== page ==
A short guide and history of St Leonard's Church
(compiled by Steve Goodsell)

This page is currently under development, so please bear with us - any information or corrections
may be sent to the webmaster at webmaster@stleonardsdeal.co.uk

St Leonard's is still the Parish Church of Deal, despite now lying on the outskirts of the town and there being several other churches within the town. It gains its name from the Saint to whom it is dedicated -  St Leonard of Limoges an Abbot who lived in France during the 6th century and who is now the Patron Saint of Prisoners.

Today, St Leonard's  serves the local community as the mother church of a Benefice (group of churches) which includes three other local churches;
St Richards, Mill Hill; St Nicholas, Sholden; and St Martins, Great Mongham. Services are held several times a week in all four churches, with each church having its own unique look and feel.
View from the Garden of Rememberance, showing the earlier  parts of the church with the later tower in the background

Although some sources give credence to a place of worship having been on the site since Saxon times, no evidence of this building exists now, however parts of the current  Church of St Leonard's certainly date to approximately 1100 although over the centuries since, it has seen many alterations. This leaves the building now standing, as a confusion of architectural styles.  The Nave and chancel contain the earliest remaining arcitecture, with the original tower being added some 80 to 100 years later.

The chancel was remodeled in the 13th century, and during this period the narrow north and south aisles were enlarged and doors added to each (These doors are both now gone, although the southern can be detected in the outside wall and parts of the northern doorway were reused in the current north door, leading from the early 19th century extension to the church, into the north porch.)

The current tower is of 17th century construction (completed in 1686) having been built to replace the 12th century one which had collapsed due to the church falling in to ill repair prior to the reformation. Many other repairs and alterations have obviously occurred over the centuries and in this history, I will try and lead you through them and show how they have influenced what we have today.

Looking south from the georgian gallery, showing the congregation side-on to the AltarWhile this amalgam of architectural styles has led to what some would call an aesthetically unattractive building, certainly from the outside, as evidenced in the picture above,  it has along with various changes in fashion and the foibles of its congregations over the ages, led to an intriguing, if no less confusing, interior. This is very lopsided and results in the bulk of the congregation facing south, rather than the traditional east and therefore sitting side on to the Altar.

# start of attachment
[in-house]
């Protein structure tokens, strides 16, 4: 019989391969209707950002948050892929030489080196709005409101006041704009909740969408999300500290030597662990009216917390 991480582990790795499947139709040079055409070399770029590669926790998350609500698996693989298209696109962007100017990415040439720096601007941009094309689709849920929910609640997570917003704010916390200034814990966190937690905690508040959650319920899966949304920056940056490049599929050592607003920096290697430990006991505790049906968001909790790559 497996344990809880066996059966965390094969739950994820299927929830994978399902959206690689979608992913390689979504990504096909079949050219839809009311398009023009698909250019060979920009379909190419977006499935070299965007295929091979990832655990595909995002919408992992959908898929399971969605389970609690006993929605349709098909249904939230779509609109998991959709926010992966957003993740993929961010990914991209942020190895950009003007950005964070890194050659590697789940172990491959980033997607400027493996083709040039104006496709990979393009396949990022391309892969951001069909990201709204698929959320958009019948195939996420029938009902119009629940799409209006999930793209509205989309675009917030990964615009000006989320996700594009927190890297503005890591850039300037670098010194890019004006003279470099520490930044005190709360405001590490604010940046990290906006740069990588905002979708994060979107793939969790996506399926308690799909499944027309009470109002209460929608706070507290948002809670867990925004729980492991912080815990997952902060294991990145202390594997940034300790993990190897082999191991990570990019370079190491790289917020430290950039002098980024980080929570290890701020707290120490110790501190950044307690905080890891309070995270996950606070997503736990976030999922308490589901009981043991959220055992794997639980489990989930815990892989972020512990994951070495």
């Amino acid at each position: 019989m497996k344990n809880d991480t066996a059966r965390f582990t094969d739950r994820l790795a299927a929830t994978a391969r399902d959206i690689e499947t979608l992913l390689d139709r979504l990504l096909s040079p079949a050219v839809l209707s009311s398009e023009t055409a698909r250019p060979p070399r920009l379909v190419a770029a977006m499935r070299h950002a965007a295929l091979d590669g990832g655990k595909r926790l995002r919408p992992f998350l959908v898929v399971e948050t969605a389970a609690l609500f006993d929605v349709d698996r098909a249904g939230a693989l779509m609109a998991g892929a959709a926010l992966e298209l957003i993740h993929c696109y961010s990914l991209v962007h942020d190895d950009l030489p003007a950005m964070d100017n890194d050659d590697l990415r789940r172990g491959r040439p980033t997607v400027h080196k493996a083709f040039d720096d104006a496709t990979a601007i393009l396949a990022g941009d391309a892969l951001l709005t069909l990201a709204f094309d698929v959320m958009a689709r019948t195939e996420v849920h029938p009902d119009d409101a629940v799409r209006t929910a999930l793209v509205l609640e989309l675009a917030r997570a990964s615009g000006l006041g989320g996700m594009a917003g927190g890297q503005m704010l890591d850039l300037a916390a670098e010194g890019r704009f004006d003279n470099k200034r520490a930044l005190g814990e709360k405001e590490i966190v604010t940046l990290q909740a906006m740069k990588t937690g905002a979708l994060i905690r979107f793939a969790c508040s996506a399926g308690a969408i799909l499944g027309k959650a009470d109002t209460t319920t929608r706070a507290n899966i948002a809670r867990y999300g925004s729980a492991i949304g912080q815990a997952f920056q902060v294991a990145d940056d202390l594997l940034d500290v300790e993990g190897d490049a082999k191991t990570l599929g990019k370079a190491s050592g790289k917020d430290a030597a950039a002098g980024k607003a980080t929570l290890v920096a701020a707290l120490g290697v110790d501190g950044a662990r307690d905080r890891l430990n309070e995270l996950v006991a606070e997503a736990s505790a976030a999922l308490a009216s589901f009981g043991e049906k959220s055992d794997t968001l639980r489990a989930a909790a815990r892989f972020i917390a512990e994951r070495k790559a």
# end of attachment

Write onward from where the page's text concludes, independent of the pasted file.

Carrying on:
The picture alongside is a view from the gallery over the north door and shows how the orientation leaves the choir and high altar hidden in the chancel off to the left and the congregation facing the end of the new altar which has been installed forward of its more usual position.  One Bishop is said to have commented that it is "The most cockeyed church in Christendom". It does however mean that the church contains features of architectural importance and interest spanning nine centuries.

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The current tower is surmounted by a cupola which featured on charts as an important landmark for ships approaching the Goodwin Sands. This cupola has recently been completely refurbished, at a total cost in excess of 69,000.

The original 12th century tower that collapsed in the mid 17th century had possessed a steeple ( at least according to Philip Symond's Map of Kent which can normally be relied upon in these matters. I am not aware of any pictorial evidence either way)  

The tower now has a clock on the north and south faces and a peal of six bells. Originally there was a peal of five, first cast and hung in 1686. These were recast in 1887, with a sixth bell being added, as a jubilee gift (interestingly to the town rather than the church) from Captain George Coleman  who later became mayor of Deal. The current clock is dated 1866, the earliest record of the tower having a clock is for 1715, but the current one dates from 1866.